Hot Questions for Election 2010

Commentary by Ron Miller

As you're reading this, the first round of votes since the historic 2008 election have been cast, victories are being claimed, concession speeches given and opinions being offered about the outcomes and what they mean for the future.

Maryland is now less than a year away from its elections in 2010 and, while yesterday's results could influence the decisions of candidates in our state or region on whether or not to run for office, there are plenty of questions yet to be answered. November 2nd of 2010 could potentially tell us a lot more about the direction of our region, state and nation than we know today. Let's examine a couple of these questions.

Will the voters make O'Malley and the Democrats pay for their fiscal mismanagement? There's no denying the state is in trouble. The current state budget enacted during the last session of the General Assembly had to be further reduced by almost $1 billion because they overestimated tax revenues.

When they reconvene in Annapolis next January, they'll be staring at a projected $2 billion deficit, exceeded only by the following year's projected deficit of $2.7 billion.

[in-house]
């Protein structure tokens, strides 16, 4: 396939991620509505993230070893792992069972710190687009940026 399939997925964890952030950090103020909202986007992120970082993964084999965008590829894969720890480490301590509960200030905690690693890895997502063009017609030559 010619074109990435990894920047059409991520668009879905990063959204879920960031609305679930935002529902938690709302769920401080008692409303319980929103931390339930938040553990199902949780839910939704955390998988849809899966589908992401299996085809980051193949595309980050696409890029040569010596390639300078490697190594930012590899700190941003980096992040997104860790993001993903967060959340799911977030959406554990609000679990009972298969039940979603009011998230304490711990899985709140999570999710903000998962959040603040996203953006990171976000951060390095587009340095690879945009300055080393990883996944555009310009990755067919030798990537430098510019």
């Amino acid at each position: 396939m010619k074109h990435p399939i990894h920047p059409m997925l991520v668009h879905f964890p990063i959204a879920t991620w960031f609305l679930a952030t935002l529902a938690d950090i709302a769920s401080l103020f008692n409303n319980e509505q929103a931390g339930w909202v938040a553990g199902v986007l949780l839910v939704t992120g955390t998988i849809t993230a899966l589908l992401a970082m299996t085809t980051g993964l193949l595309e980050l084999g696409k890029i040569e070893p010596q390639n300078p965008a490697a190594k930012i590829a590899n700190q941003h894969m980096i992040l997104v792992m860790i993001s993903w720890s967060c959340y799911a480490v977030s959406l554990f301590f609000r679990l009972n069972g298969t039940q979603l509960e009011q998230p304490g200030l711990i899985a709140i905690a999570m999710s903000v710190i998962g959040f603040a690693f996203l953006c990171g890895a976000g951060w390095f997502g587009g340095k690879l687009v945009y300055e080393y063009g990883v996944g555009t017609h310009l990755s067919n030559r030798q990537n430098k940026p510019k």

These deficits are occurring despite $3.3 billion in federal stimulus funds and a $1.5 billion tax increase, the largest in Maryland history, levied on the people and businesses of Maryland in 2007. As taxes went up, so did spending, even though they knew we were in a recession. Spending last year was $1.1 billion higher than the previous year.

Maryland's reputation as a tax-and-spend, redistributionist, union-appeasing, anti-business state is a liability when our neighbor across the Potomac, Virginia, is cited by many observers as a haven for businesses with its low taxes, right to work laws and reasonable regulation. Jobs that could come to our state are headed across the river instead. Maryland's unemployment rate is the highest it's been in 26 years, and government programs won't replace lost jobs.

Will voters attribute these problems to the one-party monopoly in Annapolis or will they be persuaded that the global recession made them unavoidable?

I contend that the record tax increase, in one fell swoop, made Maryland one of the highest-taxed states in the nation, and one of the worst for business taxes and the costs of doing business in general. According to the Tax Foundation, Maryland went from 25th to 45th overnight in business tax climate when it enacted its monster tax package.

The ill-advised "millionaire's tax" has fallen far short of projections as it has in other states that have passed similar levies. The governor of New York concluded it was a bad idea to punish his most productive citizens with their own dedicated tax bracket and is now resisting further increases, declaring "the problem even doing that is that it drives the job creators out of the state and then the jobs go with them."